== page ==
Lamborghini MIT concept teaser image
Lamborghini unveiled Monday the first all-electric sports car concept, the Terzo Millenio, the first indication that the 54-year-old automaker may divorce itself from its signature V-12 powerplant for its halo car in the future.
The Lamborghini Terzo Millenio was unveiled in Cambridge, Massachusetts, and in the automaker’s hometown of Sant’Agata Bolognese, Italy. It is the first result of a partnership between the Massachusetts Institute of Technology and the exclusive carmaker.
It also represents the first solid step toward a future all-electric supercar from Lamborghini, although CEO Stefano Domenicali told journalists in March at the 2017 Geneva motor show that future may be some ways off.
“Electrification is an area of great attention for us, but I‘m not expecting it will happen in the short term,” Domenicali told Reuters. Domenicali also ruled out an all-electric car before 2025.
Trading batteries for supercapacitors and lightweight aluminum with self-healing, energy-storing carbon fiber, the Terzo Millennio is full of pie-in-the-sky technology promises, but its declaration is clear: some future Lamborghinis will run solely on electrons.
According to the automaker, developing supercapacitors may be the key to unlocking rapid charging and discharging cycles for future supercars—perhaps skipping conventional batteries altogether.
Lamborghini is mum about the energy density required from supercapacitors to deliver enough storage to power a car like the Terzo Millennio, but it said that using body panels and other parts of the car to act as improvised energy storage panels may be the key.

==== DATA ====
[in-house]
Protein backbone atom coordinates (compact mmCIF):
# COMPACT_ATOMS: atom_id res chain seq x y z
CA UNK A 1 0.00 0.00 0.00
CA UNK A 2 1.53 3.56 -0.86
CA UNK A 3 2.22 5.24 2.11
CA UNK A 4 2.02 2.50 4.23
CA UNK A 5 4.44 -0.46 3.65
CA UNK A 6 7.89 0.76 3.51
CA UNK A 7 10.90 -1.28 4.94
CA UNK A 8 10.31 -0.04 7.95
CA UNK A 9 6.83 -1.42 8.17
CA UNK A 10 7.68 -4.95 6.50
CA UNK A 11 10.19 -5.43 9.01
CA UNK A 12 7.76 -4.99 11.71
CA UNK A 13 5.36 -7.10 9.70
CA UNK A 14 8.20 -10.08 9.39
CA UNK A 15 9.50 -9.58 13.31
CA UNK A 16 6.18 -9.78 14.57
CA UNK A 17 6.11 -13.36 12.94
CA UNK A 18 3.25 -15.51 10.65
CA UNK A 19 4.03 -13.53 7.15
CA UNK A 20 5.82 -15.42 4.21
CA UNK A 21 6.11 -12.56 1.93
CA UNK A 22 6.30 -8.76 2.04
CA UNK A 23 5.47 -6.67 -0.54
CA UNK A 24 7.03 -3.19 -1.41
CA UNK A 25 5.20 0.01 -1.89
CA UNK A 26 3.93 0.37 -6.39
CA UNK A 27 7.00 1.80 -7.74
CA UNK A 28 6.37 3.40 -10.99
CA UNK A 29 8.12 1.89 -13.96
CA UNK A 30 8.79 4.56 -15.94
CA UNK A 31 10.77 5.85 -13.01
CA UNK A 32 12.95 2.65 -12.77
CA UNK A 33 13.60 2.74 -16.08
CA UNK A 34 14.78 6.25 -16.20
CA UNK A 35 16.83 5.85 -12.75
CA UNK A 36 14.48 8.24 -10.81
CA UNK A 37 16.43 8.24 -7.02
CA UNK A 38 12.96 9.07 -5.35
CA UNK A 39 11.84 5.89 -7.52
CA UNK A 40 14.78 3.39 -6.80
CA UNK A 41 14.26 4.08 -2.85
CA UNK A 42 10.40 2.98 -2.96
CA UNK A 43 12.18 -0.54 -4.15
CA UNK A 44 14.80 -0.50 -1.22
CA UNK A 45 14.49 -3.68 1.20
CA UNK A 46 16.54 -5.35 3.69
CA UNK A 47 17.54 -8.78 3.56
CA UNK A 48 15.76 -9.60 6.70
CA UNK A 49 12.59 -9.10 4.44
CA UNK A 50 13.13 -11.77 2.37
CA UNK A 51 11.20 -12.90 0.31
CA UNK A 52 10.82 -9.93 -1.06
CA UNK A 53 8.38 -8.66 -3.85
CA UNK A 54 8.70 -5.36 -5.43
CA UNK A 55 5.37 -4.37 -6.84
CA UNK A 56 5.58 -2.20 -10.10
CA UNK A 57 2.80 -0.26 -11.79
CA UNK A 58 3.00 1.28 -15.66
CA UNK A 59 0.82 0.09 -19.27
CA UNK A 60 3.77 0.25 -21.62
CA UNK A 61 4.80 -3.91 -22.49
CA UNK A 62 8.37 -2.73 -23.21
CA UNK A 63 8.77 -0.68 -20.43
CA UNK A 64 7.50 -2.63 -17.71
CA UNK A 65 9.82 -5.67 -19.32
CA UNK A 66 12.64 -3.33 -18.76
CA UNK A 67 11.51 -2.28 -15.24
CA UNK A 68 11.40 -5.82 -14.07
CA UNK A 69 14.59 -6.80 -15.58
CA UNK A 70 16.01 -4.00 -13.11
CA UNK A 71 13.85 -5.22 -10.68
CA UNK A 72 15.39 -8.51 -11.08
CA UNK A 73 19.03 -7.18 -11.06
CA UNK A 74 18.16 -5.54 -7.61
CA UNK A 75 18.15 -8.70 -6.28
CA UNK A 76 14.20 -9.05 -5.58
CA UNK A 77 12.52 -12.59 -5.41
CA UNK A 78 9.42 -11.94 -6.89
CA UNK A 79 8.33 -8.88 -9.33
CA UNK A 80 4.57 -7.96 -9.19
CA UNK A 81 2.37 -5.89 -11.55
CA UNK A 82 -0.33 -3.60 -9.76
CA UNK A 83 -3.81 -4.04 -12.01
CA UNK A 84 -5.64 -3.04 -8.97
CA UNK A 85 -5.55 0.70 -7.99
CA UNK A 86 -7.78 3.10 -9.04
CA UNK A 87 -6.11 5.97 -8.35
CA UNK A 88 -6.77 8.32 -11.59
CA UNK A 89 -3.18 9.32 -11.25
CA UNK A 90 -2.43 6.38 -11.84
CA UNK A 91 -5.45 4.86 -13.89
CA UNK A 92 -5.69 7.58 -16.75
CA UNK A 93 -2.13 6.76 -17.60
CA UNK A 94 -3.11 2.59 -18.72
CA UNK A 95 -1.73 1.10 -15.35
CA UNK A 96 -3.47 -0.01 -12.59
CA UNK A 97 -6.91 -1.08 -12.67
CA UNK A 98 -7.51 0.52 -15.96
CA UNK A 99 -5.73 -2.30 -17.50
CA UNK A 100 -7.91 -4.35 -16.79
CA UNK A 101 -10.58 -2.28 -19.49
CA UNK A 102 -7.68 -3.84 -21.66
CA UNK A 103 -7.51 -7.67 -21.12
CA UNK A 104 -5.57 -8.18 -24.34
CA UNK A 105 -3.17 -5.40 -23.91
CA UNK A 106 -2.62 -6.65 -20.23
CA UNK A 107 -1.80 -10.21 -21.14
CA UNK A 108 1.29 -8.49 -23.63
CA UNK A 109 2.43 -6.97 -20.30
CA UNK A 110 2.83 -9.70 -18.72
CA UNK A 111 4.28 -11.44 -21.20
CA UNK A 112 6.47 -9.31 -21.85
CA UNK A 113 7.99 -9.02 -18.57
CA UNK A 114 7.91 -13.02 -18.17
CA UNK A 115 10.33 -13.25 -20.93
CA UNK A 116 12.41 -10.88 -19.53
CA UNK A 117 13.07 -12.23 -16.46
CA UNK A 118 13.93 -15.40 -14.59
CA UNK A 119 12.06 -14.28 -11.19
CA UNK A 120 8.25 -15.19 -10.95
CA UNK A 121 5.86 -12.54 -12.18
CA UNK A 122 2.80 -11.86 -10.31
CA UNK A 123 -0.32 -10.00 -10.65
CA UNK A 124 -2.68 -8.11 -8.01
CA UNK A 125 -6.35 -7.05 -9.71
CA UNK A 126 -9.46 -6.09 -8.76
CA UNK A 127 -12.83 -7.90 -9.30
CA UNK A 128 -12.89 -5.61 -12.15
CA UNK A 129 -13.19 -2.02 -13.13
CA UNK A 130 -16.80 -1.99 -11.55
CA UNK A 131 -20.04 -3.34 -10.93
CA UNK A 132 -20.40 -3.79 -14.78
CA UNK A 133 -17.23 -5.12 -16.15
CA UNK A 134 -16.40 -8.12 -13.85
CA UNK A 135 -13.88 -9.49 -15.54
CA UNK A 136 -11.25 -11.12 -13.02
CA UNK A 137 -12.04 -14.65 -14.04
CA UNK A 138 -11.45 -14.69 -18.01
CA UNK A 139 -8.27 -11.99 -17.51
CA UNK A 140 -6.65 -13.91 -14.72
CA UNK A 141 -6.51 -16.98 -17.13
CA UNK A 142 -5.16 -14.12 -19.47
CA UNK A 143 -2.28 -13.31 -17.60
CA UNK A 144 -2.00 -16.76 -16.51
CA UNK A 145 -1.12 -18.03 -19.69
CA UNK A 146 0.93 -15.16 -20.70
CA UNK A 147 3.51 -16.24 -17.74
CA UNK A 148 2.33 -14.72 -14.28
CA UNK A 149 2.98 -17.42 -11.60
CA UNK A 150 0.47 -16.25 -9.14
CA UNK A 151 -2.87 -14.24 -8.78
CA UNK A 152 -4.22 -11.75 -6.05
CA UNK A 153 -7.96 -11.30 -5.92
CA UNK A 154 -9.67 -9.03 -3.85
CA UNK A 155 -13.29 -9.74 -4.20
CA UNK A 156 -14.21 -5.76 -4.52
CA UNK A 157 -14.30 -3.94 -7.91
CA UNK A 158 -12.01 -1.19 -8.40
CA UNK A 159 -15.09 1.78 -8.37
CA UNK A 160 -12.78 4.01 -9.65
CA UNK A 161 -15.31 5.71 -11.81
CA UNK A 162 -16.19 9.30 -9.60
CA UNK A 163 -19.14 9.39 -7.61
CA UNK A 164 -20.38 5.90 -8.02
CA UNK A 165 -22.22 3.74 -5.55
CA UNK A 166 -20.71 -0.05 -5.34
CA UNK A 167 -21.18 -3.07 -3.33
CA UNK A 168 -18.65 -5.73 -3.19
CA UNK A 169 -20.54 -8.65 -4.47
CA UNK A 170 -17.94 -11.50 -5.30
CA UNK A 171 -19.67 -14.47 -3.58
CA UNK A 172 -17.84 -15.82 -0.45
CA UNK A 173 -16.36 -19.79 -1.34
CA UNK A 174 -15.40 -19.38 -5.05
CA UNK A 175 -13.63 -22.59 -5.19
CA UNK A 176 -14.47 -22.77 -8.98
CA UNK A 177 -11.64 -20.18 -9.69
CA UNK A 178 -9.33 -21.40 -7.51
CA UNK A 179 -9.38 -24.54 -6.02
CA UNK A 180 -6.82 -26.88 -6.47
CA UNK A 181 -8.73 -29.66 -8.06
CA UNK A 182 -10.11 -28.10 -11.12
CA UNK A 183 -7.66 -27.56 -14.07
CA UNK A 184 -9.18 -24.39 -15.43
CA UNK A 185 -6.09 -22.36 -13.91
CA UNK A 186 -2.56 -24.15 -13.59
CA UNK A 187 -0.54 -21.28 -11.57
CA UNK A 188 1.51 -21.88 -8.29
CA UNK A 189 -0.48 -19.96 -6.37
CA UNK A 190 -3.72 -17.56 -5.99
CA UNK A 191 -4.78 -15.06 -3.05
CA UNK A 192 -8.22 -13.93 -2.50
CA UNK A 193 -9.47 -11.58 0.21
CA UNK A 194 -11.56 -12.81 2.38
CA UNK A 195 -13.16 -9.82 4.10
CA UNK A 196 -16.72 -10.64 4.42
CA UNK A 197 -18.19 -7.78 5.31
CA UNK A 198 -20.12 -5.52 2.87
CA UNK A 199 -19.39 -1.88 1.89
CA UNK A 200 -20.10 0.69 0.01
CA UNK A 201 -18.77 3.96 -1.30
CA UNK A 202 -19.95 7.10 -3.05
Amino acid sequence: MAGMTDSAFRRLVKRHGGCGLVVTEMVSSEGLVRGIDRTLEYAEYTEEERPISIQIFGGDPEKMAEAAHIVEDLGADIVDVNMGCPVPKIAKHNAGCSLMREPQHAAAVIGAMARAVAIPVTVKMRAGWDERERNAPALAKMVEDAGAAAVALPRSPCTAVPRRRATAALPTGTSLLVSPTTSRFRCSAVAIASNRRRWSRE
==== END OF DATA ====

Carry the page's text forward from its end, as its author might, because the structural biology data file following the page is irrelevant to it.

“The new Lamborghini collaboration allows us to be ambitious and think outside the box in designing new materials that answer energy storage challenges for the demands of an electric sport vehicle,” MIT chemistry Professor Mircea Dinca said in a statement.
In addition to energy storing body panels, MIT professors and Lamborghini say that the carbon fiber structure in the Terzo Millennio may be able to identify and “heal” small cracks in its substructure, presumably with liquid-filled micro-channels in its construction. Little cracks can become big cracks, according to the automaker, and a small measure of self-healing can prevent sudden failure—a problem with carbon fiber.
But even Wolverine needs power, too, however, and for that Lamborghini said that the Terzo Millennio is equipped with four electric motors, one at each wheel. All-wheel drive will still be a hallmark with future electric vehicles, Lamborghini said in the statement.
Sooner than we think?
An element of the Terzo Millennio that may not take a generation to develop could be the car’s “Piloted Driving” systems.
So-called “roboracers” aren’t new, but Lamborghini said that its Terzo Millennio could be loaded with an ideal line around a racetrack such as Imola, shuttle its driver around the track first, then act as a virtual ghost car for successive laps.
The technology has appeared in other VW-parent products such as an Audi RS 7 that lapped the Hockenheimring in Germany and an Audi TTS that made an autonomous run up Pikes Peak in the U.S.
Neither car has the same low, menacing profile that the Lamborghini sports, a signal that the automaker’s avant garde shape will continue well into the “third millennium” that the Terzo Millennio purports to herald for the automaker.